Refreshing a Denver Icon: Independence Plaza

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Live-edge natural wood tables define one of several collaboration areas in the space. Courtesy David Budd Photography

BUILDING DIALOGUE: Feature Story

A Wall Street Journal real estate column late last year declared that office building lobbies for the last century “served as little more than sterile passageways between the sidewalk and the desks above …” A small dose of urban hyperbole, to say the least, but there is truth in the sentiment.

katie winter

Katie Winter
Design Director, Kieding

Aging Class A office buildings in metro Denver and every other major American market are struggling to keep pace with similar renovated properties and, certainly, with new product. Lobby spaces for years have been tagged for redevelopment largely because no other options exist to introduce or improve amenities within those existing buildings. Improvements might include upgraded collaboration spaces, coffee shops, cafes, conference rooms, fitness rooms and a wide range of other modifications designed to offer tenants more options without having to leave the building.

Downtown Denver’s Independence Plaza is one of those properties.

Completed in 1972, Independence Plaza’s 567,287 square feet span 25 floors at 1050 17th St. The Class A property is LEED Gold certified, and the scrupulous attention paid to its upkeep and improvement have made it one of the finest addresses in Denver’s central business district.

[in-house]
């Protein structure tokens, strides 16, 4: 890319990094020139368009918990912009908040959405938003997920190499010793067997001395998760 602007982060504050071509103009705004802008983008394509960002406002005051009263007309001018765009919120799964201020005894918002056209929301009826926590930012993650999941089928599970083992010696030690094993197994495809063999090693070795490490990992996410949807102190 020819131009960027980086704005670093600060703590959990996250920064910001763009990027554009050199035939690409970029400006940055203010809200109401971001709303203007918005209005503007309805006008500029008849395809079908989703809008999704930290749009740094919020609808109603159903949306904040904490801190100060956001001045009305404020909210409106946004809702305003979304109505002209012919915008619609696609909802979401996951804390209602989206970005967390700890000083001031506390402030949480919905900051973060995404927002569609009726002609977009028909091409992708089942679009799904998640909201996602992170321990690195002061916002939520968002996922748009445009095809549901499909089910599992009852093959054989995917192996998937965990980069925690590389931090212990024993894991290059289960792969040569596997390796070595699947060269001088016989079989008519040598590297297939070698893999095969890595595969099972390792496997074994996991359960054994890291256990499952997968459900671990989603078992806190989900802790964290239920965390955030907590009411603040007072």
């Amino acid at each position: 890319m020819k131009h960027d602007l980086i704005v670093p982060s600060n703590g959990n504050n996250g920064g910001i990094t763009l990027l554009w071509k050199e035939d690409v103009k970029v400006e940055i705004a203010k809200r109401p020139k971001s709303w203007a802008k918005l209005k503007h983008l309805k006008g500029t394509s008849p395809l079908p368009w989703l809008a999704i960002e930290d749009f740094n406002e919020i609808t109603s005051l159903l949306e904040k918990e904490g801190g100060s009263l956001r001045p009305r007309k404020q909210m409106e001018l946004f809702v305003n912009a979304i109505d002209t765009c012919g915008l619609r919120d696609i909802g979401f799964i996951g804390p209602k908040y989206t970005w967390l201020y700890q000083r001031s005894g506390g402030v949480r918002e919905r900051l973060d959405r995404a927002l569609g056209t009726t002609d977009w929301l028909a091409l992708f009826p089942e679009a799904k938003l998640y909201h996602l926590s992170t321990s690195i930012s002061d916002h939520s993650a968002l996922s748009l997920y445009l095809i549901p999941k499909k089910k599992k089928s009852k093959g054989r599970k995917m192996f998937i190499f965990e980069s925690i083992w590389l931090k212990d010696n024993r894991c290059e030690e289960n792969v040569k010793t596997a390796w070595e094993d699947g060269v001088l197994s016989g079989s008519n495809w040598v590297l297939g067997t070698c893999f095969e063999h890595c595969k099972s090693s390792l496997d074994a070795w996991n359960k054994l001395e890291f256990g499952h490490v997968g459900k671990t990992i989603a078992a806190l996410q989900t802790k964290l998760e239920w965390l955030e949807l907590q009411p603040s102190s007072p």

But the lobby needed a refresh, a “modernization and vitalization” said Cathy Harris, vice president and project manager with Denver’s JLL, which also does the leasing for the property. Harris noted that despite the building’s overall excellent condition, the lobby’s design needed a push to compete with newer properties downtown. “The final project matched the design vision of the asset manager exactly. The renderings clearly communicated the vision and the project was executed and delivered with no surprises.”

The lobby’s main entrance off 17th Street opens into an elevator bank adjacent to the building’s security/concierge desk. The desk and wall panels are clad in dark walnut anchored by quartz slabs in taupe for both the countertop and transaction space. Decorative pendant lighting hangs atop the length of the desk while backlit identification signage completes the neutral space.

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Furniture clusters with lounge-style club chairs and cocktail tables utilize space between two of the main structure’s columns. Courtesy David Budd Photography

A right turn past the security/concierge desk opens into the main lobby. The area is large, open and expansive, with a dramatic circular soffit dominating the whole of the space. Cove lighting in the soffit along with a combination of indirect up-lights and decorative downlights keep the space cool and subdued. A second-floor outdoor atrium with floor-to-top windows spill abundant natural light into the lobby space below.